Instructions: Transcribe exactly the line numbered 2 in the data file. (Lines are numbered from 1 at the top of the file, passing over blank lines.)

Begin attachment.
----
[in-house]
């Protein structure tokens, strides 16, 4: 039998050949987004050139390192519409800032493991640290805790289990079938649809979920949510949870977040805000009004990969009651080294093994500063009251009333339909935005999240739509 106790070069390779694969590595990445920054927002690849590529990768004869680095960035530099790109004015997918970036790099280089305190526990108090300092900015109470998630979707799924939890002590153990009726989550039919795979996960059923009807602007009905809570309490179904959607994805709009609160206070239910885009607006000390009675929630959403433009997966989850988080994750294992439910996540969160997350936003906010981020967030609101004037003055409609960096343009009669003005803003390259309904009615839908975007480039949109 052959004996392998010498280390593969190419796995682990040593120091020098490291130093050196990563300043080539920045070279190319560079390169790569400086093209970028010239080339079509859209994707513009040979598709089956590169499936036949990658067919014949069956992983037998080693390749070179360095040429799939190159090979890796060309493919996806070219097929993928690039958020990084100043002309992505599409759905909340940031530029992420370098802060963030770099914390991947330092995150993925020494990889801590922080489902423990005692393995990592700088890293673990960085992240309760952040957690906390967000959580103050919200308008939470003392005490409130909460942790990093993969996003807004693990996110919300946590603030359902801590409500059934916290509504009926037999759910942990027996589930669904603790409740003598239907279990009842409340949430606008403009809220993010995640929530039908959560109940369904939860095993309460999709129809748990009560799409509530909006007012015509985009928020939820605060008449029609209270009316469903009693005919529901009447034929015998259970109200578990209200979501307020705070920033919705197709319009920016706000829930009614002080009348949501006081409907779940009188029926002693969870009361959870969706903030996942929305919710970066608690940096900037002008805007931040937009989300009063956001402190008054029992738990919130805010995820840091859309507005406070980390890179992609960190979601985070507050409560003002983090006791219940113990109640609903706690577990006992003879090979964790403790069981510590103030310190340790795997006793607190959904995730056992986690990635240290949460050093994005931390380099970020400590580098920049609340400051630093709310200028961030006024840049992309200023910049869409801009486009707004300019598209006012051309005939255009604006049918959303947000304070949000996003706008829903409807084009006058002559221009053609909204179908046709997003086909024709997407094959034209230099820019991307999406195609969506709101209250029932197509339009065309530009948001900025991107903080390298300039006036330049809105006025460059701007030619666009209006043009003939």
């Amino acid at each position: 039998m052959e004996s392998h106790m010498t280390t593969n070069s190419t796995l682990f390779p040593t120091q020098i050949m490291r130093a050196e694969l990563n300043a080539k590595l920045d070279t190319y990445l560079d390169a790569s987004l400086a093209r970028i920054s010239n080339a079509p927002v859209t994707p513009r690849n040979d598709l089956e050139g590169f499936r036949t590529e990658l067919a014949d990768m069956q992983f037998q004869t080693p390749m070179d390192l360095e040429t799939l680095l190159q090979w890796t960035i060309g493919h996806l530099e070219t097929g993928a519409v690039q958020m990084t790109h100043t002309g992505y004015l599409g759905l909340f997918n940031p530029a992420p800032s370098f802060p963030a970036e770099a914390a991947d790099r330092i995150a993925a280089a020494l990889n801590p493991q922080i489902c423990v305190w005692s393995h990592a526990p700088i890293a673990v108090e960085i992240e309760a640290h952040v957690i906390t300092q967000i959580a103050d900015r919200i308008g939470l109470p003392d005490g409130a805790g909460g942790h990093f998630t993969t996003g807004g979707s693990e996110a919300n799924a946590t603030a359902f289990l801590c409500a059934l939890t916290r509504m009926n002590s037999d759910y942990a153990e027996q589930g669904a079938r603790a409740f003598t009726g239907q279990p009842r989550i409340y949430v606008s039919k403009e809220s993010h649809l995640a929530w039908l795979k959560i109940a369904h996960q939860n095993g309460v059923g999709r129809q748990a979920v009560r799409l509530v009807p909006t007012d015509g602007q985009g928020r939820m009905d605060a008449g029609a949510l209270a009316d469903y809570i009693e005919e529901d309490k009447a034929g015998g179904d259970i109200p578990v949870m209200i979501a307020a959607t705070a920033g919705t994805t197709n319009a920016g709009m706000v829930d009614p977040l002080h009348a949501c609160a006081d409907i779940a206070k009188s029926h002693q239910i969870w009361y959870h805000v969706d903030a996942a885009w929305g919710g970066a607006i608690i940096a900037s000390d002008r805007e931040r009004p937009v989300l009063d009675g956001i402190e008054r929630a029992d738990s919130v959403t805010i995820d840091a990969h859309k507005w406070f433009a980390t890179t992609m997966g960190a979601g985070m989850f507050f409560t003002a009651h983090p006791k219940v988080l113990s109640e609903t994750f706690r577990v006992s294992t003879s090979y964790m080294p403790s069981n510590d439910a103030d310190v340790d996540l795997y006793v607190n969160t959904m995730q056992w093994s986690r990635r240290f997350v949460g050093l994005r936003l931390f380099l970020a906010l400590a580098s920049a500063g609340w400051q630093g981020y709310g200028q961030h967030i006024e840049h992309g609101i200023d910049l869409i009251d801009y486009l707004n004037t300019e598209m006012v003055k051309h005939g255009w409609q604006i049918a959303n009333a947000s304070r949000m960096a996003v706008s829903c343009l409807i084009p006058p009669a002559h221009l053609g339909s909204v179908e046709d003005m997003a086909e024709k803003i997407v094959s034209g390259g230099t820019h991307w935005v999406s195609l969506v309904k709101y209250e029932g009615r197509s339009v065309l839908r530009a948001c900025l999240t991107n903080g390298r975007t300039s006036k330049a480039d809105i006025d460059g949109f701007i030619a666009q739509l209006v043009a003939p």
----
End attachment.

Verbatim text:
């Protein structure tokens, strides 16, 4: 039998050949987004050139390192519409800032493991640290805790289990079938649809979920949510949870977040805000009004990969009651080294093994500063009251009333339909935005999240739509 106790070069390779694969590595990445920054927002690849590529990768004869680095960035530099790109004015997918970036790099280089305190526990108090300092900015109470998630979707799924939890002590153990009726989550039919795979996960059923009807602007009905809570309490179904959607994805709009609160206070239910885009607006000390009675929630959403433009997966989850988080994750294992439910996540969160997350936003906010981020967030609101004037003055409609960096343009009669003005803003390259309904009615839908975007480039949109 052959004996392998010498280390593969190419796995682990040593120091020098490291130093050196990563300043080539920045070279190319560079390169790569400086093209970028010239080339079509859209994707513009040979598709089956590169499936036949990658067919014949069956992983037998080693390749070179360095040429799939190159090979890796060309493919996806070219097929993928690039958020990084100043002309992505599409759905909340940031530029992420370098802060963030770099914390991947330092995150993925020494990889801590922080489902423990005692393995990592700088890293673990960085992240309760952040957690906390967000959580103050919200308008939470003392005490409130909460942790990093993969996003807004693990996110919300946590603030359902801590409500059934916290509504009926037999759910942990027996589930669904603790409740003598239907279990009842409340949430606008403009809220993010995640929530039908959560109940369904939860095993309460999709129809748990009560799409509530909006007012015509985009928020939820605060008449029609209270009316469903009693005919529901009447034929015998259970109200578990209200979501307020705070920033919705197709319009920016706000829930009614002080009348949501006081409907779940009188029926002693969870009361959870969706903030996942929305919710970066608690940096900037002008805007931040937009989300009063956001402190008054029992738990919130805010995820840091859309507005406070980390890179992609960190979601985070507050409560003002983090006791219940113990109640609903706690577990006992003879090979964790403790069981510590103030310190340790795997006793607190959904995730056992986690990635240290949460050093994005931390380099970020400590580098920049609340400051630093709310200028961030006024840049992309200023910049869409801009486009707004300019598209006012051309005939255009604006049918959303947000304070949000996003706008829903409807084009006058002559221009053609909204179908046709997003086909024709997407094959034209230099820019991307999406195609969506709101209250029932197509339009065309530009948001900025991107903080390298300039006036330049809105006025460059701007030619666009209006043009003939």